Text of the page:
The tongue-eating louse does exactly what its name suggests : NPR
Information about The tongue-eating louse does exactly what its name suggests : NPR
Galveston Island State Park
It’s the stuff of nightmares, or science fiction: a parasite that wants to get inside an animal’s mouth, where it attacks — and replaces — the tongue. That’s the incredibly specific, terribly icky job of the tongue-eating louse.
Luckily for humans, the isopod doesn’t affect people. But the Atlantic croaker and other fish are less fortunate, as a recent Facebook posting by the Galveston Island State Park in Texas shows.
“This parasite detaches the fish’s tongue, attaches itself to the fish’s mouth, and becomes its tongue,” the wildlife agency said, expounding on a photo showing the isopod curled inside a croaker’s mouth. “The parasite then feeds on the fish’s mucus. It also happens to be the only known case where a parasite functionally replaces a host’s organ.”
Several commenters on the post said that for years now, they’ve seen the tongue-eating louse on fish in nearby Gulf of Mexico waters.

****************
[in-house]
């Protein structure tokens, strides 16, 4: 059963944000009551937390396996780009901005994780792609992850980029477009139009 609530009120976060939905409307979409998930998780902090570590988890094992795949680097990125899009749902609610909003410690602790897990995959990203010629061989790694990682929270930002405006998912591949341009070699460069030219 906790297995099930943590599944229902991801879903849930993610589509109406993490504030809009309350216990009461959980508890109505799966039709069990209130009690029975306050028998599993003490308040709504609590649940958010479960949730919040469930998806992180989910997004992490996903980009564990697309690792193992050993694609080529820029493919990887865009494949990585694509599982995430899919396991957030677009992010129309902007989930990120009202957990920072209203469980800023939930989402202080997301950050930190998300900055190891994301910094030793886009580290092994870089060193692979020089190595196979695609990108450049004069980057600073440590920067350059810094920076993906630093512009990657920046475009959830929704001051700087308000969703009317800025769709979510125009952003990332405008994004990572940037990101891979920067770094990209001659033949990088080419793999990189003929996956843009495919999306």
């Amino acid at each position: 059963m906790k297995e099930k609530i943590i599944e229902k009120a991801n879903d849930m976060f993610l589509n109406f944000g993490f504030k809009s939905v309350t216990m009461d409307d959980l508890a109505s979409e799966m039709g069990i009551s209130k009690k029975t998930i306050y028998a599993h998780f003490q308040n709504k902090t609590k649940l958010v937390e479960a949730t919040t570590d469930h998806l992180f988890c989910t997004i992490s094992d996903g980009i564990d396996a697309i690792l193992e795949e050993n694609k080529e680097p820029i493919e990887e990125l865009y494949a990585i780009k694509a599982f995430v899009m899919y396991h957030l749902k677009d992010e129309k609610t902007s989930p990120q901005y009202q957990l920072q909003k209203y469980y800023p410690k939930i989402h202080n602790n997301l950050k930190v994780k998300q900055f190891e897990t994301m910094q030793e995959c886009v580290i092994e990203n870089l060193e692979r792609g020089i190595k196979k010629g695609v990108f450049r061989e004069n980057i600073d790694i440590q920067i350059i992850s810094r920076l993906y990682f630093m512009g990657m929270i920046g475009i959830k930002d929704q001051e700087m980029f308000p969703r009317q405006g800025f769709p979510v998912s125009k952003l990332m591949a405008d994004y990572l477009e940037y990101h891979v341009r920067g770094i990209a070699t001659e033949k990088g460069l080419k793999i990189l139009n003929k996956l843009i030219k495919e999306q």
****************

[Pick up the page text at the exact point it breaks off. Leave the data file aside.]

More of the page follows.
Along with croaker, the parasite is commonly found in the mouths of sea trout and several snapper species, Mark Fisher, science director for the Texas Parks and Wildlife Department’s coastal fisheries division, told Texas TV station KSAT.
“These are isopod crustaceans and are related to the pill bugs, a.k.a. rolly-pollies, you can find in your yard,” Fisher added.
It seems that several parasites in the louse’s Cymothoa genus use a similar tactic.
Menhaden fish are so often seen with their tongue replaced by the isopod that they’re known as “bug mouths,” according to the website North Carolina Fishes. And they’re so common in snapper that that version of the louse has a second name: snapper-choking isopod.